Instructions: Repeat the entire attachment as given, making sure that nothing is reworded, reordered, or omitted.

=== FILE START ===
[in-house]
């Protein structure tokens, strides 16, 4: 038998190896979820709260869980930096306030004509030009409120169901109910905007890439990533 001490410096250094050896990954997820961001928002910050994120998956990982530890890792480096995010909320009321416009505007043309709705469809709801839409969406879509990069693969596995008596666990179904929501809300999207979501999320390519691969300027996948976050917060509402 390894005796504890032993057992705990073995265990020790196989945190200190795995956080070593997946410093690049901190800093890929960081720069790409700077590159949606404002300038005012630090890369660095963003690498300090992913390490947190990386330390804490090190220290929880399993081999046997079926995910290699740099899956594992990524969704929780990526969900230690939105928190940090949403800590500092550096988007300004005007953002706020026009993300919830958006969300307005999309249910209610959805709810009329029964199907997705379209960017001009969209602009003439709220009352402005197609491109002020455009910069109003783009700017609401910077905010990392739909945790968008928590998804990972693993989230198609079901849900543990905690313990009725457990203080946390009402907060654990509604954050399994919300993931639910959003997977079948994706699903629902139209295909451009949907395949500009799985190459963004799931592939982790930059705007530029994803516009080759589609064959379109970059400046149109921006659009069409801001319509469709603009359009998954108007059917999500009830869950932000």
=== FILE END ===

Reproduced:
[in-house]
């Protein structure tokens, strides 16, 4: 038998190896979820709260869980930096306030004509030009409120169901109910905007890439990533 001490410096250094050896990954997820961001928002910050994120998956990982530890890792480096995010909320009321416009505007043309709705469809709801839409969406879509990069693969596995008596666990179904929501809300999207979501999320390519691969300027996948976050917060509402 390894005796504890032993057992705990073995265990020790196989945190200190795995956080070593997946410093690049901190800093890929960081720069790409700077590159949606404002300038005012630090890369660095963003690498300090992913390490947190990386330390804490090190220290929880399993081999046997079926995910290699740099899956594992990524969704929780990526969900230690939105928190940090949403800590500092550096988007300004005007953002706020026009993300919830958006969300307005999309249910209610959805709810009329029964199907997705379209960017001009969209602009003439709220009352402005197609491109002020455009910069109003783009700017609401910077905010990392739909945790968008928590998804990972693993989230198609079901849900543990905690313990009725457990203080946390009402907060654990509604954050399994919300993931639910959003997977079948994706699903629902139209295909451009949907395949500009799985190459963004799931592939982790930059705007530029994803516009080759589609064959379109970059400046149109921006659009069409801001319509469709603009359009998954108007059917999500009830869950932000």